It was soon after lunch that I texted my sister, Alma, who was keeping watch with her daughter, Carmen, and said that I was going to come out to Mama’s room where our family has kept constant watch for the last two weeks. Each of Mama’s children has spent time by the bed in the corner, speaking love to our Sweet Mama, spooning food into her reluctant mouth, giving drinks of ice water, adjusting the fan, and, along with the amazing staff at Country Rest home, doing all we could to keep her as comfortable as possible. There was music, there was sunlight, there were clean sheets and fresh nighties, there were gentle hands and kind words, there were prayers and prayers and more prayers.
I left my house around 3:15 and got into the room soon after 3:30. The noise of my mother’s labored breathing was the first thing that I heard. There was the swish of the oxygen in the background as I leaned over her bed and spoke to her. She couldn’t talk, her eyes were seeing things I couldn’t. When they would catch and hold mine, the suffering there wrung my heart. “Oh, Lord Jesus! How long?”
Mama’s sister, Alma Jean, was there with our sister, Alma, and Carmen. It wasn’t too long until our sister, Sarah came and our brother, Mark, Jr., and we, along with Aunt Alma Jean, stood around her bed. She just looked so bad. I looked at that lined face, so sunken and tired and thought about how much the Mama of better days would hate this. She always hoped that she wouldn’t have to suffer, especially gasping for breath. My heart ached for her in the hard, hard work that she was doing. And on this day, it seemed that none of the usual remedies worked. And I suddenly realized that this was probably home going time. That this labor, so like the labor of birth, was the inevitable labor of death. It was hard. It was real. It was wrenching. But Jesus was with us and His presence and the Hope of what was to come, kept us steady, even while we often wept.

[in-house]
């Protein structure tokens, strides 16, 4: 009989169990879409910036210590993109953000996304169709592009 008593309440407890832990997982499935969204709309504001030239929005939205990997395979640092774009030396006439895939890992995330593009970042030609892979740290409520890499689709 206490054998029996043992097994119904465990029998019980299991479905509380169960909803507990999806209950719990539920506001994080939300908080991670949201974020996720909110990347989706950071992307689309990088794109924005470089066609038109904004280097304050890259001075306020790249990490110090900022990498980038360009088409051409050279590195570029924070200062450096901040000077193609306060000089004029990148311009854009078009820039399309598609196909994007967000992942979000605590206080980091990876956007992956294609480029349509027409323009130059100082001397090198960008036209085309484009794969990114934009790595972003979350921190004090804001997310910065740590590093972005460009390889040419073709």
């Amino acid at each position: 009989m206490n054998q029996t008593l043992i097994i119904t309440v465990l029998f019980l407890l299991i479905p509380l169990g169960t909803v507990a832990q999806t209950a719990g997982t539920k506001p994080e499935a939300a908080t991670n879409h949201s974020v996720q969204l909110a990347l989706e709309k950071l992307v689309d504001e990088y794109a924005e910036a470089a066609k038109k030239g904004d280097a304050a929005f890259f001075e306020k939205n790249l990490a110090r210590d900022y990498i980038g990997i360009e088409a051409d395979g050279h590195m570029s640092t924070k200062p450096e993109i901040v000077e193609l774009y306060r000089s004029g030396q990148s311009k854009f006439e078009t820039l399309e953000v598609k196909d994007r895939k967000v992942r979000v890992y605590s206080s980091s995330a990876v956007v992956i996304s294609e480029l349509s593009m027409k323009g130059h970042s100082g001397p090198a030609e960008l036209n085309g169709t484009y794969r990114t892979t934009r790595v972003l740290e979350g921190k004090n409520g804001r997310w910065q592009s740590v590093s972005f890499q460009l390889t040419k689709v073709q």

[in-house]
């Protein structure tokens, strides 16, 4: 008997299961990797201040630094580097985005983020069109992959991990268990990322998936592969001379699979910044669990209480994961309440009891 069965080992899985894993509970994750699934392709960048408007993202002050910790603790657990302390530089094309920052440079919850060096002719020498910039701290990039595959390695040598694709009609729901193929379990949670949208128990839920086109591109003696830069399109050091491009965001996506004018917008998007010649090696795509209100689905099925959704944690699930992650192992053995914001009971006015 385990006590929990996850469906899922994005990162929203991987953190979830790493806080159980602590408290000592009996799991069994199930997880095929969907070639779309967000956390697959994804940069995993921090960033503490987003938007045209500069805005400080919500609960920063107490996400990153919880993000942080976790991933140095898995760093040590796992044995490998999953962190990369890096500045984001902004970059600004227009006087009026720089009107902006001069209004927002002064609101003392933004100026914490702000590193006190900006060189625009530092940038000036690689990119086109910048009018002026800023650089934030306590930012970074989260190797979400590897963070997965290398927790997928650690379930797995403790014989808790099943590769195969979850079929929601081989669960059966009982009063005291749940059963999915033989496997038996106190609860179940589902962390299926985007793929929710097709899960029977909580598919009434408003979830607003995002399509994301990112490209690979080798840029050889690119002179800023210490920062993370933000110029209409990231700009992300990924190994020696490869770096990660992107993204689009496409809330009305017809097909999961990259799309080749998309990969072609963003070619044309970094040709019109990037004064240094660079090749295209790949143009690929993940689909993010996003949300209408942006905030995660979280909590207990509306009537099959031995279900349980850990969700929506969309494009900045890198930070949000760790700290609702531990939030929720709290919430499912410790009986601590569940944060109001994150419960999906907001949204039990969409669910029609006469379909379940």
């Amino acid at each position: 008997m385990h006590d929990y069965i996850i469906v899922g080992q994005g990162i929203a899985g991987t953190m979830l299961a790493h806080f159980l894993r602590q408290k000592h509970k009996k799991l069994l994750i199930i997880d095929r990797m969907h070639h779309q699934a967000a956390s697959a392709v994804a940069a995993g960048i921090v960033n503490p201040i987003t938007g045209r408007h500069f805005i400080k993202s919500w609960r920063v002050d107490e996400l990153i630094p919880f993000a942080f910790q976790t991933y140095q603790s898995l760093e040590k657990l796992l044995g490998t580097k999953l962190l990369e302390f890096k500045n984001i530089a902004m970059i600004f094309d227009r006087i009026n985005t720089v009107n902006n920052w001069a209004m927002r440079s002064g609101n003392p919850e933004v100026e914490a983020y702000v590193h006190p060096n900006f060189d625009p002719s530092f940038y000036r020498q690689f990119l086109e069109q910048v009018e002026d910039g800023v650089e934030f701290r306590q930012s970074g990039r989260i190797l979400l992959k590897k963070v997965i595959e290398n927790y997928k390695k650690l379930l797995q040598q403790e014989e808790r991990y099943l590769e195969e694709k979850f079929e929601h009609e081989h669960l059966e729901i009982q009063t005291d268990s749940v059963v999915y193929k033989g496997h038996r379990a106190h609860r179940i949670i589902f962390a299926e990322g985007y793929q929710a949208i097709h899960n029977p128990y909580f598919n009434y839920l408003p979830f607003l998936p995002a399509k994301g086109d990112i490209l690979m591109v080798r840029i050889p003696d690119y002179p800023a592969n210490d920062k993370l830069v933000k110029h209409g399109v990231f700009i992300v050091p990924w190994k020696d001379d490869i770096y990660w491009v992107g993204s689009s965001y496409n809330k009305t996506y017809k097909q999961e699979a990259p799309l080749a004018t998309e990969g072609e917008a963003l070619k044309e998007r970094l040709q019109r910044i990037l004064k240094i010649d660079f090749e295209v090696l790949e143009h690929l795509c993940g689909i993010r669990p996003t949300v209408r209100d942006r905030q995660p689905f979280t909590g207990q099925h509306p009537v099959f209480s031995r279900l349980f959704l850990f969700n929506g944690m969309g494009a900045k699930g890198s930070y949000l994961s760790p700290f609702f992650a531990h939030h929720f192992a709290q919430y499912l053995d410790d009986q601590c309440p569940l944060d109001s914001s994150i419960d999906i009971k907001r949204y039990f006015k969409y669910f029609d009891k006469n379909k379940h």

Throughout the afternoon, family came and went. There was a time, after supper when it was Sarah, Alma and I, Nel and Rose and Mark and Polly, were alone in the room and we sang for her, songs of faith, songs of Heaven, songs of our childhood. I listened to the full, rich harmony of our family, singing our Mama Home, and felt the comfort and the peace of the unity we’ve been so blessed to enjoy, and my heart swelled with so much emotion it felt like it would explode. We started with the song she first taught us, “Jesus Loves Me” and worked our way through “Great is Thy Faithfulness,” and many other old favorites. Then, again, family started coming in. She had three nurse granddaughters in the room at one time last night, and their tears told me more about the gravity of the situation than anything else.
Through it all, the labored breathing went on and on and on. When it seemed like she just couldn’t breathe another breath, it still went on. Occasionally she would be with us, it seemed, but as the evening wore on, she was clearly leaving. We prayed for God to just take her home, to set her free and to give her the ultimate healing.
And then, soon after ten, with granddaughter Holly on one side, and granddaughter, Carmen, on the other, and the rest of us sitting around and waiting, some in quiet conversation, some in contemplation, her breathing changed. Instead of the ragged, labored breathing, there was this peaceful, no struggle, easy breaths. Her face was peaceful.
“I think she’s going,” said Hospice trained nurse, Holly.
“Really?” Said Carmen. “You think so?”
“Yes,” breathed Holly. “She’s is definitely going.”
We gathered around and we held her hands, touched her where we could reach her, and watched in awe as a Saint of God made her final journey. Peaceful. Quiet. Eternal Rest.
How very much we will miss our Sweet Mama! She has been where we go for comfort and understanding and reassurance and unconditional love. But how we rejoice in her triumph! What a joy to think of her in Heaven with Daddy and the rest of the family that has gone on before. She loved living here. Heaven is so much more.
I can only imagine.
And this grieving heart still swells with grateful praise.